Lipman: You're absolutely right. Not only does it impact the terms and conditions of the purchase agreement, but it’s instructive to the boards in terms of what the probability is and what the timing is, and what the conditions are, if any, to a transaction. So I think it has to be a threshold consideration these days. In a period of rising interest rates, having a merger take 50% longer than it did a decade ago could be killing the deal from the get-go.

Sperduto: The fact that it's going to take longer to close a transaction is a simple deterrent in itself, which I think is what the agencies are trying to accomplish in some cases.

Consumer-facing industries in the spotlight 

Sperduto: Do you think that the focus is going to continue to be on some of the key industries? So the technology players and the like, and therefore, other more traditional industries are going to be a little bit more below the radar?

Lipman: There's a priority dealing with consumer-facing businesses and that would include the internet firms, telecoms, pharmaceuticals, retail, auto, healthcare, and so on. The agencies are necessarily resource limited, but, if there was a transaction, just say, in trucking or concrete that was blatantly anti-competitive, I have no doubt that the agencies would get involved, but the priority seems to be focusing on consumer-facing industries. And, of course, those are the sectors that the voters care about.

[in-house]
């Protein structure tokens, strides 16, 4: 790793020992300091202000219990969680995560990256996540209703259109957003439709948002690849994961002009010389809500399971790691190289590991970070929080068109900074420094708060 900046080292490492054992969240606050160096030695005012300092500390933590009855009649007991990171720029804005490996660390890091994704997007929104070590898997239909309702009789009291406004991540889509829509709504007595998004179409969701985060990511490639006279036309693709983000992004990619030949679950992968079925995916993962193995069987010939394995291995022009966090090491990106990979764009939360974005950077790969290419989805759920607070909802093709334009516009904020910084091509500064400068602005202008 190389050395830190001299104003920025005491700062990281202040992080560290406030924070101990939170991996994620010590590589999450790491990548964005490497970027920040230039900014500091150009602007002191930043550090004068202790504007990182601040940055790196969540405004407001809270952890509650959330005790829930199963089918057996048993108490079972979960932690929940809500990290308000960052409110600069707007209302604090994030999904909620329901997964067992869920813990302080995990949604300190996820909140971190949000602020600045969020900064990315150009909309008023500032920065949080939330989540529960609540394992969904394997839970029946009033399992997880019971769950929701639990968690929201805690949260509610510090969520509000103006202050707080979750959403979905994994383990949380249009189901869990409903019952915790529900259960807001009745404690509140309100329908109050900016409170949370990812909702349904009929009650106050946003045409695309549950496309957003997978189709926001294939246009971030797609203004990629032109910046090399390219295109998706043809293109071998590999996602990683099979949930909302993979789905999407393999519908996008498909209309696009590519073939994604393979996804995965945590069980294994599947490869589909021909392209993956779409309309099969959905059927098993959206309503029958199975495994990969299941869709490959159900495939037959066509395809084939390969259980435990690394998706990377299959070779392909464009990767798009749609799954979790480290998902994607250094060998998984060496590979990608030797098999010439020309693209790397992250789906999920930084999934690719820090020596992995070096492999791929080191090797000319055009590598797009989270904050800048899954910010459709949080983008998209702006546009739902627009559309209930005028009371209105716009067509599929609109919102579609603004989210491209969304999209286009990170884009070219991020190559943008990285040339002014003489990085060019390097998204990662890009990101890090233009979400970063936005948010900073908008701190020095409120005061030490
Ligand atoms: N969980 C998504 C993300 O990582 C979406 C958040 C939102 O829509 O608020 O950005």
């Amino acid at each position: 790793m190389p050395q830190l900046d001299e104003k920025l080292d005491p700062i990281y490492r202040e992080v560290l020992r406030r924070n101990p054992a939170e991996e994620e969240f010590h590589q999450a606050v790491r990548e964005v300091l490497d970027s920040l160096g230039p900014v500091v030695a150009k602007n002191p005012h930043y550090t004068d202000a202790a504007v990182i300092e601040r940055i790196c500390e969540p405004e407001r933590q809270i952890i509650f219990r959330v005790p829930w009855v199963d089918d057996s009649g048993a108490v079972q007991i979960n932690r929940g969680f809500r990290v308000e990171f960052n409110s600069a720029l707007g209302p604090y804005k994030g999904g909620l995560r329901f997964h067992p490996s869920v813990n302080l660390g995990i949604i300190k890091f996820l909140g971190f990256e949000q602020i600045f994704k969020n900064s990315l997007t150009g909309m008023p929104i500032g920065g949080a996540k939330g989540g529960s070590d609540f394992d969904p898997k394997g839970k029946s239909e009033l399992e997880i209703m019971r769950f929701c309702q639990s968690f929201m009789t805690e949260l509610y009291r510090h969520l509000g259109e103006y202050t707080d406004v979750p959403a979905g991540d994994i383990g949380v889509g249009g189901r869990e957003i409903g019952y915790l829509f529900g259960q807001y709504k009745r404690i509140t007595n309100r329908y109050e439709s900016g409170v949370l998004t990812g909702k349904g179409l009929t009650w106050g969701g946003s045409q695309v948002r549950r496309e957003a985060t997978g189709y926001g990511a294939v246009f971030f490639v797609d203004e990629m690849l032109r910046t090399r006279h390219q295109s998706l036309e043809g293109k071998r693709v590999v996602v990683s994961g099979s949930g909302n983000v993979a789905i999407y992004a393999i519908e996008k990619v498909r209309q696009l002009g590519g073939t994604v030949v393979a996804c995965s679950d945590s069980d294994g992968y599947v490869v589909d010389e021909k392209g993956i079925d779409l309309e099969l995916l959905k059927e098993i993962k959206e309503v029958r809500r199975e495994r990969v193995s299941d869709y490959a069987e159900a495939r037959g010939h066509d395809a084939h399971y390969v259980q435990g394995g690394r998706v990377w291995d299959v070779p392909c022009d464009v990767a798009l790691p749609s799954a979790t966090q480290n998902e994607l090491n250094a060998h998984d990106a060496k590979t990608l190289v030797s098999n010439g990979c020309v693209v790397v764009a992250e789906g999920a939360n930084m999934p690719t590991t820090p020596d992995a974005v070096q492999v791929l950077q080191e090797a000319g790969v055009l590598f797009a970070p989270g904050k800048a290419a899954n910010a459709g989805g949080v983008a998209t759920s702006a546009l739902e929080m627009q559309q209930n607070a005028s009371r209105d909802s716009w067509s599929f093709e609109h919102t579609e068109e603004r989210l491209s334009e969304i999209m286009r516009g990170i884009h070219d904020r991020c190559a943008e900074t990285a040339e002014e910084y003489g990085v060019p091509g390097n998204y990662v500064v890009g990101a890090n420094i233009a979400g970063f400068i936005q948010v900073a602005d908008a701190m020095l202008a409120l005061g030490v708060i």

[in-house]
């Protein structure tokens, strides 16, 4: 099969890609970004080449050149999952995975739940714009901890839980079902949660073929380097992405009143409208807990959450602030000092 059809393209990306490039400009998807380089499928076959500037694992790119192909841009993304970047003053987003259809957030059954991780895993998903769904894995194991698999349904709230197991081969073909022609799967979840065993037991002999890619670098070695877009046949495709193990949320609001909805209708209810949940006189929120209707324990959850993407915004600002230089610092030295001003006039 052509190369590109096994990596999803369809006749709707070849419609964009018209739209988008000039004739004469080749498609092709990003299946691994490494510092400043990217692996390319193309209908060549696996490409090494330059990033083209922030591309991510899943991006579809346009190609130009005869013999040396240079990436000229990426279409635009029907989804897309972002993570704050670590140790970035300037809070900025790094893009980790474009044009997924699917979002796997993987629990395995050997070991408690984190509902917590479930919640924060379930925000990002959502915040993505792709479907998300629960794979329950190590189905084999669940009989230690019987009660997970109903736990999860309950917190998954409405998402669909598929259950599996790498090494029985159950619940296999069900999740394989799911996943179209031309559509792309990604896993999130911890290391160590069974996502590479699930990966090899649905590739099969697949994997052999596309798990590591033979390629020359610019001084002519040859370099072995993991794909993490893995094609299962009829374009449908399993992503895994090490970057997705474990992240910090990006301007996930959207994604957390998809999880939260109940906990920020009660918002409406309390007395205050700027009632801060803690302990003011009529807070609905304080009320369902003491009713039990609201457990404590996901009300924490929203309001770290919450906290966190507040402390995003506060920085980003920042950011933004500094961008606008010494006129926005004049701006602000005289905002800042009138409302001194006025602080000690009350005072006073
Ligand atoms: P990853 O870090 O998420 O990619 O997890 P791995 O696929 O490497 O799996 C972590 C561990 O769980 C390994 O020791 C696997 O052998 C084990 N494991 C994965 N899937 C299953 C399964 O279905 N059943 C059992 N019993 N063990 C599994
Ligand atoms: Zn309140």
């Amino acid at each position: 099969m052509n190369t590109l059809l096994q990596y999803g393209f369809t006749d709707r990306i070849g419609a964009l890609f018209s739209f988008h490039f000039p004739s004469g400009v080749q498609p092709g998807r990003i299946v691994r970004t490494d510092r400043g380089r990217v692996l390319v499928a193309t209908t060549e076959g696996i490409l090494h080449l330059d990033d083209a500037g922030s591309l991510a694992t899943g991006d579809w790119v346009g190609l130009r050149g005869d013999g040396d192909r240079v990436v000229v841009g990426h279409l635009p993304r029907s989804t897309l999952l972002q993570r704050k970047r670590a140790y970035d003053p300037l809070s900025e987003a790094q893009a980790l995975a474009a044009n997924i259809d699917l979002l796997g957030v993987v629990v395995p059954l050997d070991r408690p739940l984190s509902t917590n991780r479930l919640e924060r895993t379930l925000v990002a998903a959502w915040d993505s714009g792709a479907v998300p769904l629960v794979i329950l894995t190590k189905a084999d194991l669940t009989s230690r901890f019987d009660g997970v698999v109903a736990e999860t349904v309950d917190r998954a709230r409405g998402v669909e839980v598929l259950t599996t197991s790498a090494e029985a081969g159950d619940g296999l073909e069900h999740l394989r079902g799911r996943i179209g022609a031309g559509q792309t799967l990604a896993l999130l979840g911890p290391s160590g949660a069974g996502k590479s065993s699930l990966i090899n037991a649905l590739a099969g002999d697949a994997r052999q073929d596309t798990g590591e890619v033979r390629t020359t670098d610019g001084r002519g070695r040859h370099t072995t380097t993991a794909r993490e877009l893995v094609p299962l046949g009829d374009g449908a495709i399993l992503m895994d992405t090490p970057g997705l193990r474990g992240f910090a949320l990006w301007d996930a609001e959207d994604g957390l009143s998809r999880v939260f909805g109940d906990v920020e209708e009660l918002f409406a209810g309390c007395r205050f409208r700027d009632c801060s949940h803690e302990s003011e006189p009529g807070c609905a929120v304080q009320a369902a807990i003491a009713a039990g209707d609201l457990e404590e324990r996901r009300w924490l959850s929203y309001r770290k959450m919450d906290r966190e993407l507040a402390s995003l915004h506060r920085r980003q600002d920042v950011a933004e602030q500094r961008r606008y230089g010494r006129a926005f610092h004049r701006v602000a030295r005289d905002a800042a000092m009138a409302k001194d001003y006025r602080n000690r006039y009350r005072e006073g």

Global regulators coordinate on tech mergers

Sperduto: We've talked a lot about the US regulators. How are you seeing the DOJ and FTC catching up to where some of the foreign regulators are?

Lipman: We are seeing a balkanization. And I think, you know, a good example is Activision/Microsoft, where you had EU and UK reviews. A number of deals are falling by the wayside in China, because of a lack of MofCom (Ministry of Commerce) approval. And we've seen Brazil taking a more active role and other countries as well. It clearly impacts global consolidation and the agencies, particularly the UK, EU and US agencies are clearly in communication. I think Attorney General Kanter was pretty clear about that.

Doubling down instead of easing off in election year 2024

Sperduto: We're heading into 2024, which is a significant election year, certainly there's been a lot of run up to it. Do you think that the stance of the agencies will soften any, from a combination of the fact that we're going into an election year, and also the fact that they've had some high-profile losses?

Lipman: I would say historically, as you enter, say, the last six months before a presidential election, agencies did often soften their stances. I think now, it's almost the opposite. This administration is so concerned about energizing its base, and the populist part of that base, that I think the agencies were talking about, not just DOJ, the FTC, but the FCC, as well, are actually going to double down and be even more aggressive to punctuate that position.

View audio transcript

Featured Guest:

Andrew Lipman

Andrew Lipman
Partner, Morgan Lewis